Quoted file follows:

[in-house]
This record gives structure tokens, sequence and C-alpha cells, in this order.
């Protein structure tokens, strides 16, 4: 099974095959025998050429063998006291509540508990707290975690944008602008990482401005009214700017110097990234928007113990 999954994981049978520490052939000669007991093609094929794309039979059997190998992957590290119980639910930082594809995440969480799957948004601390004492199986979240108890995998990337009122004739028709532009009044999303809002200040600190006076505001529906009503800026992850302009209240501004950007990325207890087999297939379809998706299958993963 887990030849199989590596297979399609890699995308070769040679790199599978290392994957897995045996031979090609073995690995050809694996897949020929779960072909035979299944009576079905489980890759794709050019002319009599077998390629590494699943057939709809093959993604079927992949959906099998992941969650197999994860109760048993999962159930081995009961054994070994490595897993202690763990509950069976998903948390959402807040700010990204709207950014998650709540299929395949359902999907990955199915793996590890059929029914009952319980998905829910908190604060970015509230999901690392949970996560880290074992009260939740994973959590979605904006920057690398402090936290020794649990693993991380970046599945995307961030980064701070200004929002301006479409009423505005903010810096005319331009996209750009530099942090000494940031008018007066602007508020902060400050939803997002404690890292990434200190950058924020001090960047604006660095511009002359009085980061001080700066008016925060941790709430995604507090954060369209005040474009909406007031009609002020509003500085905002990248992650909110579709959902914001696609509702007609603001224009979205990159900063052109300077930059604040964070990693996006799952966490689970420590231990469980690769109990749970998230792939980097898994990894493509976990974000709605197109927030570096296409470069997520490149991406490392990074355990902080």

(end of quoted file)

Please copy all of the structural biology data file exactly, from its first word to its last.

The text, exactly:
[in-house]
This record gives structure tokens, sequence and C-alpha cells, in this order.
């Protein structure tokens, strides 16, 4: 099974095959025998050429063998006291509540508990707290975690944008602008990482401005009214700017110097990234928007113990 999954994981049978520490052939000669007991093609094929794309039979059997190998992957590290119980639910930082594809995440969480799957948004601390004492199986979240108890995998990337009122004739028709532009009044999303809002200040600190006076505001529906009503800026992850302009209240501004950007990325207890087999297939379809998706299958993963 887990030849199989590596297979399609890699995308070769040679790199599978290392994957897995045996031979090609073995690995050809694996897949020929779960072909035979299944009576079905489980890759794709050019002319009599077998390629590494699943057939709809093959993604079927992949959906099998992941969650197999994860109760048993999962159930081995009961054994070994490595897993202690763990509950069976998903948390959402807040700010990204709207950014998650709540299929395949359902999907990955199915793996590890059929029914009952319980998905829910908190604060970015509230999901690392949970996560880290074992009260939740994973959590979605904006920057690398402090936290020794649990693993991380970046599945995307961030980064701070200004929002301006479409009423505005903010810096005319331009996209750009530099942090000494940031008018007066602007508020902060400050939803997002404690890292990434200190950058924020001090960047604006660095511009002359009085980061001080700066008016925060941790709430995604507090954060369209005040474009909406007031009609002020509003500085905002990248992650909110579709959902914001696609509702007609603001224009979205990159900063052109300077930059604040964070990693996006799952966490689970420590231990469980690769109990749970998230792939980097898994990894493509976990974000709605197109927030570096296409470069997520490149991406490392990074355990902080």